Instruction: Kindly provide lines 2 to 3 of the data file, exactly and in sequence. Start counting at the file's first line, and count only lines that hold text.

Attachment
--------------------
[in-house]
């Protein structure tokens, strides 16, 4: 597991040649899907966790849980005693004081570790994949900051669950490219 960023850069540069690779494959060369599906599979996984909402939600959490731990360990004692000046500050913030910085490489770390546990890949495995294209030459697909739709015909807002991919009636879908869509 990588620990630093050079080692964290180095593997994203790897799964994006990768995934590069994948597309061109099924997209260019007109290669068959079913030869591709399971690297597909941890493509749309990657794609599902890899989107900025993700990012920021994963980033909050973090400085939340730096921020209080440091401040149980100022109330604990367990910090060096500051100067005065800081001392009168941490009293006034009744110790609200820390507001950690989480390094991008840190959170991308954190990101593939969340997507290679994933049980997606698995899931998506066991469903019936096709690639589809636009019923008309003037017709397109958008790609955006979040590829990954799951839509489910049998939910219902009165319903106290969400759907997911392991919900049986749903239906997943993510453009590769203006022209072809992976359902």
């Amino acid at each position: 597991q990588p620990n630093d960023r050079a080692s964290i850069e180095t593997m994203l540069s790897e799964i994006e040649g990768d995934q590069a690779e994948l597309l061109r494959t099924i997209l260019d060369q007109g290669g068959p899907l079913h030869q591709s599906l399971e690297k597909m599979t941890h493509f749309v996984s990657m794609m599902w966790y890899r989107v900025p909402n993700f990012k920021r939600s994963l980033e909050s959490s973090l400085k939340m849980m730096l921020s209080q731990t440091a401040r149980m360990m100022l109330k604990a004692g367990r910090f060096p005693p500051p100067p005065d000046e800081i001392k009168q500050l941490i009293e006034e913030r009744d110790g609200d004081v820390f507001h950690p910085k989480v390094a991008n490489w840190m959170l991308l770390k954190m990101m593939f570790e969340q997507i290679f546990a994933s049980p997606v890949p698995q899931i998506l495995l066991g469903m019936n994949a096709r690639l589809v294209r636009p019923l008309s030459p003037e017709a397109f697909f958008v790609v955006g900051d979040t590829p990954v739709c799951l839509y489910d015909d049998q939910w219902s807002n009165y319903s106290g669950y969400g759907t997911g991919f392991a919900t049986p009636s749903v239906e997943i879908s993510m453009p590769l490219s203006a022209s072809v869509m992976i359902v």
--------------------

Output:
């Protein structure tokens, strides 16, 4: 597991040649899907966790849980005693004081570790994949900051669950490219 960023850069540069690779494959060369599906599979996984909402939600959490731990360990004692000046500050913030910085490489770390546990890949495995294209030459697909739709015909807002991919009636879908869509 990588620990630093050079080692964290180095593997994203790897799964994006990768995934590069994948597309061109099924997209260019007109290669068959079913030869591709399971690297597909941890493509749309990657794609599902890899989107900025993700990012920021994963980033909050973090400085939340730096921020209080440091401040149980100022109330604990367990910090060096500051100067005065800081001392009168941490009293006034009744110790609200820390507001950690989480390094991008840190959170991308954190990101593939969340997507290679994933049980997606698995899931998506066991469903019936096709690639589809636009019923008309003037017709397109958008790609955006979040590829990954799951839509489910049998939910219902009165319903106290969400759907997911392991919900049986749903239906997943993510453009590769203006022209072809992976359902």
């Amino acid at each position: 597991q990588p620990n630093d960023r050079a080692s964290i850069e180095t593997m994203l540069s790897e799964i994006e040649g990768d995934q590069a690779e994948l597309l061109r494959t099924i997209l260019d060369q007109g290669g068959p899907l079913h030869q591709s599906l399971e690297k597909m599979t941890h493509f749309v996984s990657m794609m599902w966790y890899r989107v900025p909402n993700f990012k920021r939600s994963l980033e909050s959490s973090l400085k939340m849980m730096l921020s209080q731990t440091a401040r149980m360990m100022l109330k604990a004692g367990r910090f060096p005693p500051p100067p005065d000046e800081i001392k009168q500050l941490i009293e006034e913030r009744d110790g609200d004081v820390f507001h950690p910085k989480v390094a991008n490489w840190m959170l991308l770390k954190m990101m593939f570790e969340q997507i290679f546990a994933s049980p997606v890949p698995q899931i998506l495995l066991g469903m019936n994949a096709r690639l589809v294209r636009p019923l008309s030459p003037e017709a397109f697909f958008v790609v955006g900051d979040t590829p990954v739709c799951l839509y489910d015909d049998q939910w219902s807002n009165y319903s106290g669950y969400g759907t997911g991919f392991a919900t049986p009636s749903v239906e997943i879908s993510m453009p590769l490219s203006a022209s072809v869509m992976i359902v």